“We’re going up to the air,” he said in broken English. I looked at him perplexed. “You know, to monasteries… in the air!” he said louder this time, as he waved his hand above his head. I still wasn’t sure what he meant. Greek was his first language; his English was very limited, and he didn’t care if he spoke it well or not. Sometimes it was difficult to understand him, but… did he say “monasteries in the air?” I looked at my husband for confirmation. He shrugged. So I shrugged, and despite feeling exhausted from almost two long days of train, sea, and bus travel from Italy to Greece, we agreed to go.

There’s this Greek old man I used to know. Let’s call him Thassos. We lost touch or had a falling out of some sort. That’s ancient history now, but what’s important is that he showed me parts of Greece that I wouldn’t have seen on my own. One of those places was Meteora (Μετεωρα) – which refers to amazing monasteries built on top of pre-historic sandstone peaks. In the 11th century, Byzantine hermits would clamber up the rocks to be alone with God. They desired to reach enlightenment through solitude and meditation. This place is incredible – and if you can spare an extra day during a trip to Greece, it should not be missed.

Roussanou Monastery

Visiting monasteries perched on impossibly steep rocks had not been part of my itinerary, but I’m thrilled I got to experience this place. We were in Greece to help Thassos, the Greek old man, sail his boat to the Sporades Islands (Skiathos, Alonissos, Skopelos, and Skyros). But we still had a few days of provisioning and of doing last minute checks on his sailboat before taking off on our 2-week adventure. So, we had a bit of extra time to wander about.

Day before sailing. Marina in Volos & the ketch rig ready to go

The next morning after our arrival into Volos (a coastal city situated midway on the Greek mainland, north of Athens), Thassos and his brother packed us into their little car and off we went to climb up to Meteora.

After about 3 hours we reached our destination. We parked the car on top of the hill, on the side of the road. At first, I saw nothing that would justify calling these monasteries as being suspended in the air. I was beginning to wonder why I hadn’t slept in that morning, as I’d really wanted to do. I still felt jet lagged and cranky from lack of rest.

Walking to the monasteries with Thassos & his brother

We were high up, that was for sure. Meteora rises from the plains of Thessaly, a few miles northwest of Kalambaka – and the views are staggering. But it was only after I got closer and started walking around the monasteries, crossing bridges, and taking rock-cut steps that I realized the amazing building feat by these monks.

Holy Trinity Monastery

In their desire to be closer to God, they had built their secluded, sacred buildings atop rocky pinnacles that looked absolutely inaccessible, unless you climbed the steep and slippery walls. The first monks had used pulleys, nets, and their bare hands to transport the materials for building.

Rope used to climb steep walls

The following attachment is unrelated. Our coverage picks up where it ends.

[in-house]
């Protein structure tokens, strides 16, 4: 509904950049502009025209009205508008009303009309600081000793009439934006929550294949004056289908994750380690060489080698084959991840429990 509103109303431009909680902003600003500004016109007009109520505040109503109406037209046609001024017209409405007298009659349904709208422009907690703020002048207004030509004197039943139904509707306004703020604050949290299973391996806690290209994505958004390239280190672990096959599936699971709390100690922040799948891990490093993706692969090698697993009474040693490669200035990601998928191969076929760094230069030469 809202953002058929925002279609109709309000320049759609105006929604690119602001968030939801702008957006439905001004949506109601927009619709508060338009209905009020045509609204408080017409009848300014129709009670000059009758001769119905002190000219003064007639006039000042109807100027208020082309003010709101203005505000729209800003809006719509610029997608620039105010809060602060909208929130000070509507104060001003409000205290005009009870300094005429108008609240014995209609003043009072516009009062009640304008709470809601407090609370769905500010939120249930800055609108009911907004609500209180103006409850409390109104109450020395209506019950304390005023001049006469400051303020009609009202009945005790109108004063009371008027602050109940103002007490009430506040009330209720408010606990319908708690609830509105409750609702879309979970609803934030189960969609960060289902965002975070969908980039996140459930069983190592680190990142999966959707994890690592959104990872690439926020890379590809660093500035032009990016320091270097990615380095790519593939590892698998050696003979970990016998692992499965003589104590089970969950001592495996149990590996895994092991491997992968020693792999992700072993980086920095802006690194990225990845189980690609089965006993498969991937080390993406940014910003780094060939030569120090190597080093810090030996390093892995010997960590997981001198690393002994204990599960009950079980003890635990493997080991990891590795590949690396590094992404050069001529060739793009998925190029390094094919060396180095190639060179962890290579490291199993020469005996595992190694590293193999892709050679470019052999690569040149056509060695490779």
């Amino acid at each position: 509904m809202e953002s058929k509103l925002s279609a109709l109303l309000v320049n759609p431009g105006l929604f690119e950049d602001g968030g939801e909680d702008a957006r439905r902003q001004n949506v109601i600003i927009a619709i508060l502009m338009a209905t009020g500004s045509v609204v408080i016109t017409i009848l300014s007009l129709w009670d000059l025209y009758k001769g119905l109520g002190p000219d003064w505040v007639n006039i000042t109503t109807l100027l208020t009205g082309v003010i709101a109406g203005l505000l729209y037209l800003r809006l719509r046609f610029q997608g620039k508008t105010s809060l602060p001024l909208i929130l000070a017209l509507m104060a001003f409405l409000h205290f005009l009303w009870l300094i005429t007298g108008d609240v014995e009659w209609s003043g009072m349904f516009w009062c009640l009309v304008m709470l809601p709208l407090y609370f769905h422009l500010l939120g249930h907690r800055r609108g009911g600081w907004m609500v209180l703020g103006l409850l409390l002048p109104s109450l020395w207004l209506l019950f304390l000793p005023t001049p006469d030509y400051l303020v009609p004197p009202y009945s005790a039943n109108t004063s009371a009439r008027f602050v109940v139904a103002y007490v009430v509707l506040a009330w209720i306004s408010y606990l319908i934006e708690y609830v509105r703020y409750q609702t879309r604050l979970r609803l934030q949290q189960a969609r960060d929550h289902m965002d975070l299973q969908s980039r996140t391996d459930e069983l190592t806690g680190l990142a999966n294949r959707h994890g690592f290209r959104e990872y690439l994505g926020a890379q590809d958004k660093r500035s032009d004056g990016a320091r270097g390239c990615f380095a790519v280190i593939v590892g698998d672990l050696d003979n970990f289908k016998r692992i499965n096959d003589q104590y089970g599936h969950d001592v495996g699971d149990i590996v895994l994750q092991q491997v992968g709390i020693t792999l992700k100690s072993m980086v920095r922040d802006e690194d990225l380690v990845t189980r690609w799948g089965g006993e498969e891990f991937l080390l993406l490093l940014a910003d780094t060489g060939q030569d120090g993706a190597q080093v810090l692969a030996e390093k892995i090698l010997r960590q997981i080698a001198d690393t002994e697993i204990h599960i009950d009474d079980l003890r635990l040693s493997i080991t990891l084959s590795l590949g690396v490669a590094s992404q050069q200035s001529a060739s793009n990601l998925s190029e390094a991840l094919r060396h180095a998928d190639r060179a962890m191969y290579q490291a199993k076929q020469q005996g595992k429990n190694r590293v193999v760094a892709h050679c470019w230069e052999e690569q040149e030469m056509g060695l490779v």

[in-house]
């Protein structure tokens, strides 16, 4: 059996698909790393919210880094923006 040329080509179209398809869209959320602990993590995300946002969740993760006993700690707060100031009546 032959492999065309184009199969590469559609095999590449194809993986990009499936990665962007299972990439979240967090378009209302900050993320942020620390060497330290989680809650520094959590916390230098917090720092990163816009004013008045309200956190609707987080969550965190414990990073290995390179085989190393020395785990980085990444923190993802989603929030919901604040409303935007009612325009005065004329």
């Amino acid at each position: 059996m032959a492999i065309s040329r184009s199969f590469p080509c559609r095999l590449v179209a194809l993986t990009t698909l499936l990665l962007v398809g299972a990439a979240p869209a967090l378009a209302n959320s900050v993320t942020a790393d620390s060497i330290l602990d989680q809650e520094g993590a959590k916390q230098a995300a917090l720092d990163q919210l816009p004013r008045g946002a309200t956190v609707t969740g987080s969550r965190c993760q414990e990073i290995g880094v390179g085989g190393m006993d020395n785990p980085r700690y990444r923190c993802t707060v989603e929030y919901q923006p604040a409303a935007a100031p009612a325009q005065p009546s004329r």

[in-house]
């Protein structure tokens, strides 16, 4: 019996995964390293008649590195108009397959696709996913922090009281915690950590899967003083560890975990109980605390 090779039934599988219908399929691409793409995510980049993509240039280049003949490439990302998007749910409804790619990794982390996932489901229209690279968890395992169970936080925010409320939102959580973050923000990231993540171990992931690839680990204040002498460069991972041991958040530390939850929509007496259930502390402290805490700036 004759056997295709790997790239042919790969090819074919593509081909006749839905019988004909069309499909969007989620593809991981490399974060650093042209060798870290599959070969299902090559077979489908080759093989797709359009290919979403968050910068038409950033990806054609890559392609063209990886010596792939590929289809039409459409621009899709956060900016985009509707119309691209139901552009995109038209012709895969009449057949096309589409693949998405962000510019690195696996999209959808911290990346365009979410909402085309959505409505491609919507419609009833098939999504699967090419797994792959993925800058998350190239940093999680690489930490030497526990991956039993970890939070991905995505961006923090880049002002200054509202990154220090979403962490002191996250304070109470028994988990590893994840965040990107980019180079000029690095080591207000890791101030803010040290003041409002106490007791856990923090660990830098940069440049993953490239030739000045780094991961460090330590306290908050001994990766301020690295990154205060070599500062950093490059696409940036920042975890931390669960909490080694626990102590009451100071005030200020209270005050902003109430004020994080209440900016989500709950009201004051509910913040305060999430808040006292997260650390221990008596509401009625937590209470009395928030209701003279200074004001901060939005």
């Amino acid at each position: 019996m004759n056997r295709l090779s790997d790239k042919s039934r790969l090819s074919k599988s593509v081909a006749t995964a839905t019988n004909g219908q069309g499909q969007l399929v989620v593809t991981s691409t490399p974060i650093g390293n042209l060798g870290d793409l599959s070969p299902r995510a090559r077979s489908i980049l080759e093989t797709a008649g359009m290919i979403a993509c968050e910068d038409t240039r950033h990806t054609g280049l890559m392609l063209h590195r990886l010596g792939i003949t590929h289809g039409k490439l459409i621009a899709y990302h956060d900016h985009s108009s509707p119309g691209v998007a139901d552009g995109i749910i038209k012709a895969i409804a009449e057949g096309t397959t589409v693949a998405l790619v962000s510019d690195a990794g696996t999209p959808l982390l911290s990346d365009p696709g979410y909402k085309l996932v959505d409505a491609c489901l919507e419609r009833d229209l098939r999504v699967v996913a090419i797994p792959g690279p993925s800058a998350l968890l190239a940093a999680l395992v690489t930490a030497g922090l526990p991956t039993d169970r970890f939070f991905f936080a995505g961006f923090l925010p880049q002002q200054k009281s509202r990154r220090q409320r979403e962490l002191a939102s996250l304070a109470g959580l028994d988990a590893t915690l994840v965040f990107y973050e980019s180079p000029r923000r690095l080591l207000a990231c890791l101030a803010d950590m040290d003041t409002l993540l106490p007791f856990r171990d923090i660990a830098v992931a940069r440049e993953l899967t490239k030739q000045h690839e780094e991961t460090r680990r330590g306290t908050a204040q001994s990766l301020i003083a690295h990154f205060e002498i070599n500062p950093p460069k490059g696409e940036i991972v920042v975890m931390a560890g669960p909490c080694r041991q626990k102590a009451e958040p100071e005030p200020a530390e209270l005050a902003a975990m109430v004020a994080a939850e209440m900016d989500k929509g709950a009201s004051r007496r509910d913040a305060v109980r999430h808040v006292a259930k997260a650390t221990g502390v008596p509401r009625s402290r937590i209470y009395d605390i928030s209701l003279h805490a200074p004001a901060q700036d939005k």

First monastery, Great Meteoron (c.1340)

My jet lag and crankiness? That was quickly forgotten. We spent the better part of the day exploring the monasteries, taking in the views of the town below, and appreciating how nature melded harmoniously with these magnificent buildings.

Varlaam monastery, the second largest

Not only are the monasteries a sight to behold, the surroundings and the sandstone rocks themselves are impressive – the formations go back to about 60 million years ago.

As I understand it, a series of plate movements raised the seabed, creating a high plateau with many fault lines. The rocks were then formed by water and wind erosion.

Varlaam monastery, the second largest

The present monasteries, as you see in the pictures, were built in the 14th and 15th centuries during a time of instability and revival of the hermit ideal; the first was Great Meteoron (c.1340) and there were 24 monasteries by 1500. They flourished until the 17th century but only six survive today; four of these still host monastic communities.

The holy monastery of Saint Nicholas of Anapafsas was founded at the end of the 14th Cent.

When you visit, there will be hoards of tourists – almost guaranteed. They come in bus loads, actually, but it you can ignore them, this is a place that is truly inspiring – a testament to the human spirit.

Holy Trinity Monastery. Visible here, cable used to move between monasteries in cable car

Good to know: There’s a strict dress code is enforced – All shoulders must be covered, men must wear long trousers and women must wear skirts (no pants) that cover the knees. I always travel with a scarf that doubles up as a wrap, so I used that to cover my bare shoulders.

The nearest major town, Kalambaka (from the Turkish word for “pinnacle”), is below Meteora. There are plenty of restaurants, bars, cafes, and hotels – a good base for overnight visitors.

Kalambaka

If you don’t have a car, the easiest way to reach Meteora is by metro. You can also reach it by bus. Check out this link: “Visit Meteora,” which provides excellent directions and offers lots of other useful information in preparation for your visit.

Cheers,
G.